But, Science also has a self-imposed limitation as it has no procedure to move from positive to normative, but the Dhamma fills this gap as it has the ability to transcend Science. It is also in this sense that the Dhamma can be considered a Philosophy.

The Relevance Of Buddhism In The Modern World

Today everybody seems to be under the influence of external pressure and stressful life. The Dhamma provides ways to free our mind from mental defilement through meditation and concentration, coupled with the true understanding of the world, man's role in it and practice of the Buddha's path.

The Spread Of Buddhism In The Modern World

In the modern world, the total number of the Buddhists vary between 230 millions and 500 millions, and even is increasing as the Buddhist ideology, which is based on logic and science, is appealing modern man with modern thoughts.

Buddhism in Asia

The concept of Buddhism is familiar to the parts of Asia, as it was in an Asian country, India where Buddhism had evolved and from this place had spread to other parts of the world. Almost all the major sects of Buddhism are prevalent in different parts of the Asian continent. While Tantrayana or Vajrayana is predominant in Tibet, Mongolia and parts of India , Theravada Buddhism is being followed in most of the southeast Asian countries such as Myanmar, Cambodia, Thailand and Sri Lanka. Similarly, Mahayana Buddhism remains the most common form in the northern Asian countries like China, Vietnam, Singapore, China(Chan) and Japan(as Zen Buddhism). The Buddhist flag that was designed to celebrate the revival of Buddhism in Sri Lanka, later was accepted as the International Buddhist flag, indicating peace, harmony and love for all beings.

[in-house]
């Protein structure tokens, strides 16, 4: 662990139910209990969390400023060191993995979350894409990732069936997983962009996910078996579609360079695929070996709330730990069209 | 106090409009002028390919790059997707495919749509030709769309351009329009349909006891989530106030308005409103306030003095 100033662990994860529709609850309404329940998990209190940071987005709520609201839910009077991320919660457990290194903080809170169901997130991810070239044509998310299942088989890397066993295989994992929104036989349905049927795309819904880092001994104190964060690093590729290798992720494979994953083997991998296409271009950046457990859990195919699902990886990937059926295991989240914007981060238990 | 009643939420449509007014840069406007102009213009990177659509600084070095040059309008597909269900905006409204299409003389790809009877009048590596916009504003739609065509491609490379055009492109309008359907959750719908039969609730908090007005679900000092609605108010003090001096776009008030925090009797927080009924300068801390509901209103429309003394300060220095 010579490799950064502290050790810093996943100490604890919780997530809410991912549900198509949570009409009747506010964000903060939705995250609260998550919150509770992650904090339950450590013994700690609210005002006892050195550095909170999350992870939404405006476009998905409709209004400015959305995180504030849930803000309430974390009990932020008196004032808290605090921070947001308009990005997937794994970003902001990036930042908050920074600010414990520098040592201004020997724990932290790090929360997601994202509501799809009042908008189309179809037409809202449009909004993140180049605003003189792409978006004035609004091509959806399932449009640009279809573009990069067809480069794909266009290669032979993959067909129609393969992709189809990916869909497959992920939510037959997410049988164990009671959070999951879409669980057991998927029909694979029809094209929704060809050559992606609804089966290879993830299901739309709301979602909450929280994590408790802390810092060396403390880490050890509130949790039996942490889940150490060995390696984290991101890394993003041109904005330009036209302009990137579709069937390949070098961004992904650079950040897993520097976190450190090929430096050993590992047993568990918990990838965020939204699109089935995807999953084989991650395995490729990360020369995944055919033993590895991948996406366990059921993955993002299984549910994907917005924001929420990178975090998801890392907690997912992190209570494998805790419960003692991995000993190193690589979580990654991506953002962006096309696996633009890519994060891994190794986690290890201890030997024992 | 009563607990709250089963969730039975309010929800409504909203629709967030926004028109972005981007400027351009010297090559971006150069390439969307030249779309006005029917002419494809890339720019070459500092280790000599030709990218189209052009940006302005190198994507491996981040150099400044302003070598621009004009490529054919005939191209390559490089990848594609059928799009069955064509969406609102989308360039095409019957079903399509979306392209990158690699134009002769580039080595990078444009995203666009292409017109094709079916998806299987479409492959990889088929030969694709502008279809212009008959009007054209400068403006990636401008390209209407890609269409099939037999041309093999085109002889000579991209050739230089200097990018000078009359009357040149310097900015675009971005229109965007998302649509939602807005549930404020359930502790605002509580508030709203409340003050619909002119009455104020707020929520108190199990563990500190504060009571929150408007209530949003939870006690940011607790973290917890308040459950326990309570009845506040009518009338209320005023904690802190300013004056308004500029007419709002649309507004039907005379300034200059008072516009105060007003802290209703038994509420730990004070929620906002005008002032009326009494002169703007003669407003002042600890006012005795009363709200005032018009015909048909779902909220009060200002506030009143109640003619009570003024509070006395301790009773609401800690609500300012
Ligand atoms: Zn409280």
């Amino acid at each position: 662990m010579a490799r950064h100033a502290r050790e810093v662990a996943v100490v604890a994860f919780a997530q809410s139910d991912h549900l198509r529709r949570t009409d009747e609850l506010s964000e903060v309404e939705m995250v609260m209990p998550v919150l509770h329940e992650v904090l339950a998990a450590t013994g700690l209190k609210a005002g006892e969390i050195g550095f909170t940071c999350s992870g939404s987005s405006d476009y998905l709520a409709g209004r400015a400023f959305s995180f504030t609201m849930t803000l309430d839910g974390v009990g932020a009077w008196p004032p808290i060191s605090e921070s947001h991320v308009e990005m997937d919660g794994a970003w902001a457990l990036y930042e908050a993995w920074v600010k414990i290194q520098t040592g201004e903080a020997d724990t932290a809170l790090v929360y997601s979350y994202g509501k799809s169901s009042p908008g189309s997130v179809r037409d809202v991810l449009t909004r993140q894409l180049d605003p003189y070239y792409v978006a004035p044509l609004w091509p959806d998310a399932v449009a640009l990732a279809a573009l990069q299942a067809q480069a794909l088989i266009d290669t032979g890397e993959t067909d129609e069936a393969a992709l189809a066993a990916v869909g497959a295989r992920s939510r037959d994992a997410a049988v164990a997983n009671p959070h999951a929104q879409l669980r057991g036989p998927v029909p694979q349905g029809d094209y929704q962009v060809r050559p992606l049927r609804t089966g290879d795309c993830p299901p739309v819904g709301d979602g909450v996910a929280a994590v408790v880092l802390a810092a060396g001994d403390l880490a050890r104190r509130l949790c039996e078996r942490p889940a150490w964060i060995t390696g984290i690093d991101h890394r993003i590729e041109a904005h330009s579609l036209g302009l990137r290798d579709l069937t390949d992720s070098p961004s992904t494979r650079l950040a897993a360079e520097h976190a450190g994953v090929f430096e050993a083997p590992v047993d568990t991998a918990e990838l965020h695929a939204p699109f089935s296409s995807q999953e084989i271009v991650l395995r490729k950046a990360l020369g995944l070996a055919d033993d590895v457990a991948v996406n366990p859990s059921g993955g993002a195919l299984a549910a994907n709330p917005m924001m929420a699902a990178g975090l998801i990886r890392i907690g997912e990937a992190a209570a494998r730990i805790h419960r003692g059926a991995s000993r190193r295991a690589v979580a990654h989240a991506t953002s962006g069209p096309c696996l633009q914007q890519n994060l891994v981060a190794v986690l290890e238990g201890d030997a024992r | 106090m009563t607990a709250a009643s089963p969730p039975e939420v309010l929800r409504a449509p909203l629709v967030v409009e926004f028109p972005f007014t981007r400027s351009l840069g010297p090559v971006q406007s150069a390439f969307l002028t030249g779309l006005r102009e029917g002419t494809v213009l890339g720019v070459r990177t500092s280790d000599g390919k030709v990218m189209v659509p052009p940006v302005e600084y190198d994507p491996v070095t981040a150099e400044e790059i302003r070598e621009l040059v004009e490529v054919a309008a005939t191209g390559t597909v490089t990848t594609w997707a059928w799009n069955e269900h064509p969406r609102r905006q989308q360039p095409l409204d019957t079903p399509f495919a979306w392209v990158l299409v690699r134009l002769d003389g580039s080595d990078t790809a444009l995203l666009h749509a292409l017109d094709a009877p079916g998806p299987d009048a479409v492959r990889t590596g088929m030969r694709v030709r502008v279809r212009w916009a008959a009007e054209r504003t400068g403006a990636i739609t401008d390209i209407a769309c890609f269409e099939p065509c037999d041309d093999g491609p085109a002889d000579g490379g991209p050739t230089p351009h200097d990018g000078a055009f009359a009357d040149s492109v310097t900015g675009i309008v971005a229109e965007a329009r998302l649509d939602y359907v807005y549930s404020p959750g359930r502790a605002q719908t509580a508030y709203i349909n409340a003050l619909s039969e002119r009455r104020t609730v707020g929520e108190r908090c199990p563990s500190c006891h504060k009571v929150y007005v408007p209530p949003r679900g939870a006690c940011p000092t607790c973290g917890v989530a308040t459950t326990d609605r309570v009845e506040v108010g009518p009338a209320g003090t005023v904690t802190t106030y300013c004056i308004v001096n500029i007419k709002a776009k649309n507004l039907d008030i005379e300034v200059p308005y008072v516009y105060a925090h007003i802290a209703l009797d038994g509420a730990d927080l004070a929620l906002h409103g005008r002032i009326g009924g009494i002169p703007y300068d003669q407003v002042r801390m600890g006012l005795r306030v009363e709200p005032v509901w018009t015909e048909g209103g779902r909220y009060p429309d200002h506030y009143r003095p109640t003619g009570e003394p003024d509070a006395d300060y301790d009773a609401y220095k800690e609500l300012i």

Buddhism In Other Parts of The World

In the later half of the 19th century, Buddhism as a religion was accepted by a number of European and American people, who were inspired by the teachings of Lord Buddha. The translation of the Asian texts (most of the Pali canons) into English and other western languages further facilitated the spread of Buddhist ideologies into the western nations.

The presence of the Buddhist temples, monasteries and stupas in countries like Cambodia, Bangkok, United States of America and states of United Kingdom proves that Buddhism is being accepted as one of the major religions throughout the world, thus returning its glorious rhythm.